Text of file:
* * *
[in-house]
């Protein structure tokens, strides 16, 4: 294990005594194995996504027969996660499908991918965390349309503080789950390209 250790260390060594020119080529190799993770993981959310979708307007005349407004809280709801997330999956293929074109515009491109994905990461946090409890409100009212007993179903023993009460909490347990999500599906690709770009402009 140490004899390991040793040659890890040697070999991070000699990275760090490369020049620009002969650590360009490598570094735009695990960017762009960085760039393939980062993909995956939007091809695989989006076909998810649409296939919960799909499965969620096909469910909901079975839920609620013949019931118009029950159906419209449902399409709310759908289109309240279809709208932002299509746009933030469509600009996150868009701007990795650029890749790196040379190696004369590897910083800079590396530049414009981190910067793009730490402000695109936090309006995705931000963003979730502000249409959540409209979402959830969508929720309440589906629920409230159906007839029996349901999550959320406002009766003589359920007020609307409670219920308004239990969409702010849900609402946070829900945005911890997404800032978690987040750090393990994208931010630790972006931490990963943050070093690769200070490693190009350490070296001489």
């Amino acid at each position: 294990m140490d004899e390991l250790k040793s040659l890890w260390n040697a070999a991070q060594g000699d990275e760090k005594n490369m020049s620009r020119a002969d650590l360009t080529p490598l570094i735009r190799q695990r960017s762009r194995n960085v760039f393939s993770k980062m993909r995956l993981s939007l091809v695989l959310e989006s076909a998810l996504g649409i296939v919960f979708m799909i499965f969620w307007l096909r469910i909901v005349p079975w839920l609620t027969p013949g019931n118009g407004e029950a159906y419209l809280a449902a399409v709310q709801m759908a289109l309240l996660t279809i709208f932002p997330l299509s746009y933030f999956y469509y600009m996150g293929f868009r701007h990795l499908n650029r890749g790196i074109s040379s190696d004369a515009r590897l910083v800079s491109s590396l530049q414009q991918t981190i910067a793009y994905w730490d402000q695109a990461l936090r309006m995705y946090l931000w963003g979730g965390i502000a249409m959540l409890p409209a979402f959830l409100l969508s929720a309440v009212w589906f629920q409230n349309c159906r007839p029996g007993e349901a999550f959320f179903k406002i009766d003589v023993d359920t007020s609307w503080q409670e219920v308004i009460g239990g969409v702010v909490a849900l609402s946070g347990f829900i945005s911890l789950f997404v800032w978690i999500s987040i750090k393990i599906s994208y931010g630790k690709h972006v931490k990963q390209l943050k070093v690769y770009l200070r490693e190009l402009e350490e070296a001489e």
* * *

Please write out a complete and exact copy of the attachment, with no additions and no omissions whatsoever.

[in-house]
């Protein structure tokens, strides 16, 4: 294990005594194995996504027969996660499908991918965390349309503080789950390209 250790260390060594020119080529190799993770993981959310979708307007005349407004809280709801997330999956293929074109515009491109994905990461946090409890409100009212007993179903023993009460909490347990999500599906690709770009402009 140490004899390991040793040659890890040697070999991070000699990275760090490369020049620009002969650590360009490598570094735009695990960017762009960085760039393939980062993909995956939007091809695989989006076909998810649409296939919960799909499965969620096909469910909901079975839920609620013949019931118009029950159906419209449902399409709310759908289109309240279809709208932002299509746009933030469509600009996150868009701007990795650029890749790196040379190696004369590897910083800079590396530049414009981190910067793009730490402000695109936090309006995705931000963003979730502000249409959540409209979402959830969508929720309440589906629920409230159906007839029996349901999550959320406002009766003589359920007020609307409670219920308004239990969409702010849900609402946070829900945005911890997404800032978690987040750090393990994208931010630790972006931490990963943050070093690769200070490693190009350490070296001489």
């Amino acid at each position: 294990m140490d004899e390991l250790k040793s040659l890890w260390n040697a070999a991070q060594g000699d990275e760090k005594n490369m020049s620009r020119a002969d650590l360009t080529p490598l570094i735009r190799q695990r960017s762009r194995n960085v760039f393939s993770k980062m993909r995956l993981s939007l091809v695989l959310e989006s076909a998810l996504g649409i296939v919960f979708m799909i499965f969620w307007l096909r469910i909901v005349p079975w839920l609620t027969p013949g019931n118009g407004e029950a159906y419209l809280a449902a399409v709310q709801m759908a289109l309240l996660t279809i709208f932002p997330l299509s746009y933030f999956y469509y600009m996150g293929f868009r701007h990795l499908n650029r890749g790196i074109s040379s190696d004369a515009r590897l910083v800079s491109s590396l530049q414009q991918t981190i910067a793009y994905w730490d402000q695109a990461l936090r309006m995705y946090l931000w963003g979730g965390i502000a249409m959540l409890p409209a979402f959830l409100l969508s929720a309440v009212w589906f629920q409230n349309c159906r007839p029996g007993e349901a999550f959320f179903k406002i009766d003589v023993d359920t007020s609307w503080q409670e219920v308004i009460g239990g969409v702010v909490a849900l609402s946070g347990f829900i945005s911890l789950f997404v800032w978690i999500s987040i750090k393990i599906s994208y931010g630790k690709h972006v931490k990963q390209l943050k070093v690769y770009l200070r490693e190009l402009e350490e070296a001489e």